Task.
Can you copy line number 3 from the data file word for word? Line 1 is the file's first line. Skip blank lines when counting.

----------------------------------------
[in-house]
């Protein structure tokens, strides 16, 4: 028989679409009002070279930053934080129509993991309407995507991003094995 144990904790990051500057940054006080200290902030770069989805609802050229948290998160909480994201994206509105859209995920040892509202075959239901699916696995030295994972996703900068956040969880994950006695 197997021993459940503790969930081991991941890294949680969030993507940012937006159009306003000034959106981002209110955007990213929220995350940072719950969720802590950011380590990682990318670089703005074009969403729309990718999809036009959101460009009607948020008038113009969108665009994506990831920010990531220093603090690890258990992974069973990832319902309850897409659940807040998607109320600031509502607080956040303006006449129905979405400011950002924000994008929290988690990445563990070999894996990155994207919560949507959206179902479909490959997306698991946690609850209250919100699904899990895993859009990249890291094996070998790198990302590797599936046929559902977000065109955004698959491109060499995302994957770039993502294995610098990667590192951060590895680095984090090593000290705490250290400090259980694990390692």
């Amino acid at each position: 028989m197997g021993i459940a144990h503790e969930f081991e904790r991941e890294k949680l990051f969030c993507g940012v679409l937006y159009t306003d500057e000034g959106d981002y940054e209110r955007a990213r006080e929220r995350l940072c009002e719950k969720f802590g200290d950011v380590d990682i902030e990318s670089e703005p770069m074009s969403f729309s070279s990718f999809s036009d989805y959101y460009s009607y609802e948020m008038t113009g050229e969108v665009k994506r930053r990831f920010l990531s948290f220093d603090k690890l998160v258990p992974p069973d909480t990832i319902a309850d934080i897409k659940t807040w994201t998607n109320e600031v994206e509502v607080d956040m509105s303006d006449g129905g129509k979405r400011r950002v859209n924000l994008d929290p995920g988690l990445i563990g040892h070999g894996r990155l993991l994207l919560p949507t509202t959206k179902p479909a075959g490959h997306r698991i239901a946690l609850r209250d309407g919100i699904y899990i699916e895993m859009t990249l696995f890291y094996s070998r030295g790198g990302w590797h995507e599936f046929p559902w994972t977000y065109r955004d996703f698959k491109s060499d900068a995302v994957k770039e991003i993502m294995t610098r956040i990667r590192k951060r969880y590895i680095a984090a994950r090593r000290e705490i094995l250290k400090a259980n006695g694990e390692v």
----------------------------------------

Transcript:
């Amino acid at each position: 028989m197997g021993i459940a144990h503790e969930f081991e904790r991941e890294k949680l990051f969030c993507g940012v679409l937006y159009t306003d500057e000034g959106d981002y940054e209110r955007a990213r006080e929220r995350l940072c009002e719950k969720f802590g200290d950011v380590d990682i902030e990318s670089e703005p770069m074009s969403f729309s070279s990718f999809s036009d989805y959101y460009s009607y609802e948020m008038t113009g050229e969108v665009k994506r930053r990831f920010l990531s948290f220093d603090k690890l998160v258990p992974p069973d909480t990832i319902a309850d934080i897409k659940t807040w994201t998607n109320e600031v994206e509502v607080d956040m509105s303006d006449g129905g129509k979405r400011r950002v859209n924000l994008d929290p995920g988690l990445i563990g040892h070999g894996r990155l993991l994207l919560p949507t509202t959206k179902p479909a075959g490959h997306r698991i239901a946690l609850r209250d309407g919100i699904y899990i699916e895993m859009t990249l696995f890291y094996s070998r030295g790198g990302w590797h995507e599936f046929p559902w994972t977000y065109r955004d996703f698959k491109s060499d900068a995302v994957k770039e991003i993502m294995t610098r956040i990667r590192k951060r969880y590895i680095a984090a994950r090593r000290e705490i094995l250290k400090a259980n006695g694990e390692v």